When Jesus told the disciples he was going away, and that they must wait for the day when he would take them to himself, he also said we as his followers already knew the way. Thomas, ever the realist and one of my favorite figures in all of Scripture, replies for all of us with a commonsensical response. “Dude, that makes no sense. If we don’t know where it is you’re going, how can we possibly know the way?” (I’m paraphrasing). Jesus doesn’t neatly and clearly map out the future for him, lucidly tracing the twists and turns of his life, or for the community of the church which will be both his Bride and his mystical Body. He rather instructs us to live with the uncertainty and to trust him, as he himself is “the way, the truth, and the life.”

A term that came up repeatedly in the talks on Francis, particularly about the synod, was “orchestrated chaos.” The conversations were messy, and confusing, and frightening to many parties, and it is certainly legitimate to admit that. So was Vatican II, along with the rest of the councils. But we live in hope and expectation that “all will be well,” as Julian of Norwich puts it. Our fears and doubts never discount our faith; they are not opposing powers on equal footing.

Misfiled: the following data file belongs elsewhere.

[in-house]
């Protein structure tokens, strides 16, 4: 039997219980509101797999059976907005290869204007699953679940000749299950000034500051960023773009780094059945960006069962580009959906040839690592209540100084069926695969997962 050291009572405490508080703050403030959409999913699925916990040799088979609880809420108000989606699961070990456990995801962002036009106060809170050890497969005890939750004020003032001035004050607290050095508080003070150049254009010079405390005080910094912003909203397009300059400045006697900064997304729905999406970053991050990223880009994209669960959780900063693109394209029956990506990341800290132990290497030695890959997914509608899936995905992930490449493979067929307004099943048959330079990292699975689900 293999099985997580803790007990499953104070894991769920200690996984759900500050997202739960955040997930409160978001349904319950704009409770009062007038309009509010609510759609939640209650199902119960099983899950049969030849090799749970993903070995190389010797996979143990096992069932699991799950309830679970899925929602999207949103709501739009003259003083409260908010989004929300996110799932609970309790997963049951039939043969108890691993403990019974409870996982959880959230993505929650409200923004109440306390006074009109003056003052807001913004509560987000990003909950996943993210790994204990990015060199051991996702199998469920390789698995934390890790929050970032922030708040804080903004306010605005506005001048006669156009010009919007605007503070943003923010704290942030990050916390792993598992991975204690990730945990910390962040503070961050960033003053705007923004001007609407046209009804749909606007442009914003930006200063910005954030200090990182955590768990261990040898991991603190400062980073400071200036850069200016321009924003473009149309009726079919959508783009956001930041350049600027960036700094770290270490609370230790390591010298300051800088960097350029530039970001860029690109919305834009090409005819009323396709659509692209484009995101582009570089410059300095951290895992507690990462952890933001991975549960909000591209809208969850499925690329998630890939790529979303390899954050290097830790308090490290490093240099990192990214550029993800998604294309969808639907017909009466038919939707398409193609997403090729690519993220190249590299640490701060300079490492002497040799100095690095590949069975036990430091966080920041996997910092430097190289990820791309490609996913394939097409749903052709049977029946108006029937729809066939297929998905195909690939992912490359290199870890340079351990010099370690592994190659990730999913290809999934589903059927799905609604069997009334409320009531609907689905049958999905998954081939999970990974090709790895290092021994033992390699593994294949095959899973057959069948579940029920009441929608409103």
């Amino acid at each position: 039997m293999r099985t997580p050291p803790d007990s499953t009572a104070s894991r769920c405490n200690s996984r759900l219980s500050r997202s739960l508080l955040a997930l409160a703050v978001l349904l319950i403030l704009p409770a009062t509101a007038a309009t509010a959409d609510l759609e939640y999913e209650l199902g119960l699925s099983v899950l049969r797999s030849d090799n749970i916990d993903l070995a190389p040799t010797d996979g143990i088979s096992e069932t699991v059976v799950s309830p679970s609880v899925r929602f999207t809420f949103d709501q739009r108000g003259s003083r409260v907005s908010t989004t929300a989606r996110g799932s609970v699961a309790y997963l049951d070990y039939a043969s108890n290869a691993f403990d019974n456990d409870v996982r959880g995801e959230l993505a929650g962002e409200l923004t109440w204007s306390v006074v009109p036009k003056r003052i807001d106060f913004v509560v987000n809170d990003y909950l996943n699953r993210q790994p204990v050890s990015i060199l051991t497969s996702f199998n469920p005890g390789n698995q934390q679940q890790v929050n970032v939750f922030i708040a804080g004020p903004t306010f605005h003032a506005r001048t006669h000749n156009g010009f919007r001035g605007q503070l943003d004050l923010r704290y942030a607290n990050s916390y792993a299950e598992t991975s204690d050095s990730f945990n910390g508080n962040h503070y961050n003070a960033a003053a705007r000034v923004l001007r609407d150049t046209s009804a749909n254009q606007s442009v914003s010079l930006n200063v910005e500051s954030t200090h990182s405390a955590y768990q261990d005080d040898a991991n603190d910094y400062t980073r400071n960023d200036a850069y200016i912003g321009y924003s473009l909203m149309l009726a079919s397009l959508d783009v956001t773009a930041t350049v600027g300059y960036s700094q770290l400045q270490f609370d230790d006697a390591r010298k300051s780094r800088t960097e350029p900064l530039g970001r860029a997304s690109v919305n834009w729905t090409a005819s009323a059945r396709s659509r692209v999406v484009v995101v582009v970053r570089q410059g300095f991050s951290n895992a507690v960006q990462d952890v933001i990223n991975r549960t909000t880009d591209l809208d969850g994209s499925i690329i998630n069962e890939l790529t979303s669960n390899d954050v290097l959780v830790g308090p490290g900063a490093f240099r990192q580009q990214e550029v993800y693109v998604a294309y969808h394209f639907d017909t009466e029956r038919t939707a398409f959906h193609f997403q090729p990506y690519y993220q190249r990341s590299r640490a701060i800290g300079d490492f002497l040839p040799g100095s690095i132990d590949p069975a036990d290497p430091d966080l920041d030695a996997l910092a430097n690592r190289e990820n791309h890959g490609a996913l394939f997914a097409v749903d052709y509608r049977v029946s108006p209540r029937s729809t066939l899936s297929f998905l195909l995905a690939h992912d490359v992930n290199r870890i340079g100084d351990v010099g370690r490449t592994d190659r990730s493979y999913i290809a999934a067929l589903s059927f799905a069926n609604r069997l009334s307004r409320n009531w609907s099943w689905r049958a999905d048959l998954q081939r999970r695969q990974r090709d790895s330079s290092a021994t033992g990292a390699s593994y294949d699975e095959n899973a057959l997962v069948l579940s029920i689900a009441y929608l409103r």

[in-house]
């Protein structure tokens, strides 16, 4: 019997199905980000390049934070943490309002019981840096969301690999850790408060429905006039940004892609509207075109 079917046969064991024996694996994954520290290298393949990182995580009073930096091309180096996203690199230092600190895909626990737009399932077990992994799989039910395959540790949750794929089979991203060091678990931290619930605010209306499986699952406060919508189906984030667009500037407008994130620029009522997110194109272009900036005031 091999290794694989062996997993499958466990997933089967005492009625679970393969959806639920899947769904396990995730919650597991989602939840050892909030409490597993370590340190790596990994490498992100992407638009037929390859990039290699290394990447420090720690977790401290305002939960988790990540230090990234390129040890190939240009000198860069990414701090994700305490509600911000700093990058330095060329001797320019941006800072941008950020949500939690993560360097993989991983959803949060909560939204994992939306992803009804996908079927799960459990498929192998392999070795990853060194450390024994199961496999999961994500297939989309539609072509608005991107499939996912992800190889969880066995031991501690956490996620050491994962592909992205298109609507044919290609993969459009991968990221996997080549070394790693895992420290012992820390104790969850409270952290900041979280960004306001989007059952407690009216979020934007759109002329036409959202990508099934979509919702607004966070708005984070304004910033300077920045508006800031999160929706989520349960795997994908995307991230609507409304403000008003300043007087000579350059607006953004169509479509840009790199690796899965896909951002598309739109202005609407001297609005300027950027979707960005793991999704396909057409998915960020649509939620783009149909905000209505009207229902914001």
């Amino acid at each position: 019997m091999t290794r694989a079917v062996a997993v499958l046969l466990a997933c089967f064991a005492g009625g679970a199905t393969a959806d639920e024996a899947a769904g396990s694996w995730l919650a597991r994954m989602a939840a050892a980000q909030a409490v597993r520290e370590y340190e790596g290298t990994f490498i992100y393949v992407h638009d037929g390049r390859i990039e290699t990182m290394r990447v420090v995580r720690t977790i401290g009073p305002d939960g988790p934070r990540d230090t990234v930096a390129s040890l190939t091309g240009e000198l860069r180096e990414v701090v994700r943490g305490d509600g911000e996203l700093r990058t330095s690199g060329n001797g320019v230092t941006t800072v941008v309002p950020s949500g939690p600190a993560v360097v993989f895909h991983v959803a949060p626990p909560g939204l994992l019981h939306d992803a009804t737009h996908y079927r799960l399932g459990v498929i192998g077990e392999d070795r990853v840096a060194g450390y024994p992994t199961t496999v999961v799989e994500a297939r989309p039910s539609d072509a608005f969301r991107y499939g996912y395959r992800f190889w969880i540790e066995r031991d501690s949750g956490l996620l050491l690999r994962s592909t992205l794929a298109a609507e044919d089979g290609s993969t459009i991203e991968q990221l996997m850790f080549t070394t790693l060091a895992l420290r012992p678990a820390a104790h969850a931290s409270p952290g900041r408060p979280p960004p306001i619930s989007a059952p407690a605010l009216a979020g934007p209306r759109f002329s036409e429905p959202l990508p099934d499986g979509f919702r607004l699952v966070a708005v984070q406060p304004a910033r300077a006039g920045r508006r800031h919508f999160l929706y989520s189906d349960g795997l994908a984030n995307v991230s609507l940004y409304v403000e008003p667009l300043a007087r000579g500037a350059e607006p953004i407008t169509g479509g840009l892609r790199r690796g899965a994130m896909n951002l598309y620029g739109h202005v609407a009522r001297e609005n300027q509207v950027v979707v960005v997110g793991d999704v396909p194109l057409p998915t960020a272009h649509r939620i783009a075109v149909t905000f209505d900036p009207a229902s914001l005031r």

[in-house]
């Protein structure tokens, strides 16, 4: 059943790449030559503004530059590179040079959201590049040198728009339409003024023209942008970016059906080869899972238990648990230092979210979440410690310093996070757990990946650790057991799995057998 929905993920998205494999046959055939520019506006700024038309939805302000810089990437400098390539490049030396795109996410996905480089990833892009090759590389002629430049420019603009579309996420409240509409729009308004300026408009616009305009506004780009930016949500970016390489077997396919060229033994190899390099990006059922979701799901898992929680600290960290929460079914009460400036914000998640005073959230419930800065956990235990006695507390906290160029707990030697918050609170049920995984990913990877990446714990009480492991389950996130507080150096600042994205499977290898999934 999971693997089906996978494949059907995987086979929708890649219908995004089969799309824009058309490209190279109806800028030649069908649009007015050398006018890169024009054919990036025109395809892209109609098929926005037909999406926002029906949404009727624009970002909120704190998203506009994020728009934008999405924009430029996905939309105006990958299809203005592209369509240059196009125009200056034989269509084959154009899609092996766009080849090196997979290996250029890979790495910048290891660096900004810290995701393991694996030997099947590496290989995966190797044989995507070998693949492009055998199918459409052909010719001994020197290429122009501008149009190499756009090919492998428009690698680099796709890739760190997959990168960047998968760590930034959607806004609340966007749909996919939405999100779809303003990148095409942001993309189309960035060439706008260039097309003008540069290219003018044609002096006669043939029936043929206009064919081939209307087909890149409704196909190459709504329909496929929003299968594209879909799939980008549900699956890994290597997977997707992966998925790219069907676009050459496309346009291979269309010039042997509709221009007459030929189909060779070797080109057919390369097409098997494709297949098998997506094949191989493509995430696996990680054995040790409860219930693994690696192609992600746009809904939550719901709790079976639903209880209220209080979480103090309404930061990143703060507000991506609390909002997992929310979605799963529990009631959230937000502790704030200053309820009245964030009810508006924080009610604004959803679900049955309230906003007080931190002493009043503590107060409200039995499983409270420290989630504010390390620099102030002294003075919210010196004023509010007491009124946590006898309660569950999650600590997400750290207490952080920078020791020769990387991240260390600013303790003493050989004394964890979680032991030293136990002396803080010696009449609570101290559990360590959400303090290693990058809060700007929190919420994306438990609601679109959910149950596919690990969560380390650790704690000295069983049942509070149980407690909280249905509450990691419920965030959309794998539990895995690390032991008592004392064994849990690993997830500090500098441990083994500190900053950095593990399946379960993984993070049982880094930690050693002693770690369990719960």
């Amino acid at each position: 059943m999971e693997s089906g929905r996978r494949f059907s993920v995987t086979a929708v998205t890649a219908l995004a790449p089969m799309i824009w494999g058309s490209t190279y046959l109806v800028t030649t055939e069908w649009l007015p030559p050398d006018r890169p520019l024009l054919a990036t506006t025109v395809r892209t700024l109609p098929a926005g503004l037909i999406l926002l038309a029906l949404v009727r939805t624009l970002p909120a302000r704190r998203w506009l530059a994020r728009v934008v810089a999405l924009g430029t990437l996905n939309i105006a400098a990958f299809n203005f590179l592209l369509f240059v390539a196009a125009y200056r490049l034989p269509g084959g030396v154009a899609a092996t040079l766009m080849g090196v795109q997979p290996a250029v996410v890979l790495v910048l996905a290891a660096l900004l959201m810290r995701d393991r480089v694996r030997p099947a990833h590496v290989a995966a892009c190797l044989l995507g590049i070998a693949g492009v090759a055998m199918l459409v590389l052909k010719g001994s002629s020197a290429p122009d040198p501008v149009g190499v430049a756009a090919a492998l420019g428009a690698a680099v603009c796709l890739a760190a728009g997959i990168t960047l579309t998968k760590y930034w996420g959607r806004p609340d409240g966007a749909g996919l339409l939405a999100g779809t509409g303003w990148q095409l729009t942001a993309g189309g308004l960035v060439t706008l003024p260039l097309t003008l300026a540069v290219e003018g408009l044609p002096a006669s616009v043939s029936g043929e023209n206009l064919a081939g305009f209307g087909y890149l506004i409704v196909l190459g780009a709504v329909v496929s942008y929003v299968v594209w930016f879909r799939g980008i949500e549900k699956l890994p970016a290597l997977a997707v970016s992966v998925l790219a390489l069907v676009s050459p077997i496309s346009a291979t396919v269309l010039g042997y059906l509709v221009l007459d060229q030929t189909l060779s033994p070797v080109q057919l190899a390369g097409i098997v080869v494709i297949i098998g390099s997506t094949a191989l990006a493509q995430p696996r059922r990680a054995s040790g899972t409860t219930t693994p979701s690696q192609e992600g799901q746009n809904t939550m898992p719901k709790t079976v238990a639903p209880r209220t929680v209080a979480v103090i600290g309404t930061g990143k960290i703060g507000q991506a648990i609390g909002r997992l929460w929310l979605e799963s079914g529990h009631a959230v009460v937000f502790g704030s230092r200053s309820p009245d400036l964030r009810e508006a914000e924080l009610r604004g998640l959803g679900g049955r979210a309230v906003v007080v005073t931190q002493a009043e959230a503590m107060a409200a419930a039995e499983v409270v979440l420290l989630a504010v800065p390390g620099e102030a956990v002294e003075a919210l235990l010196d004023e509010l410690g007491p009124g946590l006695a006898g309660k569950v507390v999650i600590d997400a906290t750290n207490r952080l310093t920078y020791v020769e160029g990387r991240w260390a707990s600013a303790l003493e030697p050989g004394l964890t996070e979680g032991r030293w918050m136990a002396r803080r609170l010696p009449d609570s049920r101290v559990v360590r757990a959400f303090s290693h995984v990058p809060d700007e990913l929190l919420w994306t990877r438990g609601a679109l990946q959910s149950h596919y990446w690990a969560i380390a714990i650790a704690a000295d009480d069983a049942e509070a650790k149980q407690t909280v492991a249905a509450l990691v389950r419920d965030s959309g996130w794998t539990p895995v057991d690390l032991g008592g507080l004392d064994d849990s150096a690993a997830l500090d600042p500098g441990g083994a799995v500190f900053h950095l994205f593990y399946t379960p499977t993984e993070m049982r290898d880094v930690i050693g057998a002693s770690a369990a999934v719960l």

Thomas again is instructive here. When Jesus appeared to the others without him after the Resurrection, he responded by saying famously “Unless I put my hands in his wounds, I will not believe.” And yet the following week, where is Thomas? He’s there with the others again. He didn’t say to the group, “Why would I ever come back to be with you after you lied to me about this supposed event?” And the fledgling community didn’t say to him, “You doubt us? Good luck to you, buddy. You’re not welcome here any longer, bro.” (Paraphrasing again).

The scene we all know so well, where Thomas has the privilege of naming Jesus “my Lord and my God” would not have happened without either side simultaneously dwelling in both hope and unresolved, messy, confusing doubt! It is a testament to faith on the peripheries, to the Father’s rushing out to welcome back the traitorous son others want him to write off as dead, to the lost sheep wandering frightened (or perhaps with brazen overconfidence) by itself outside the fold. All themes so recurrent in this pontificate.

Christological monophysitism, the belief that Jesus was only divine without any real human nature, was denied as heretical centuries ago. Francis is perhaps awakening us to some dangers present in an implicit “ecclesiological monophysitism” in some quarters today.

Let us try to emulate his openness to finding the divine in the ambiguous and undetermined and the sometimes confusing in this coming season — where we wait to re-welcome the One who is mysteriously somehow both true God and true man.

Collingswood native Michael M. Canaris, Ph.D., Pontifical University of St. Thomas (Angelicum), Rome.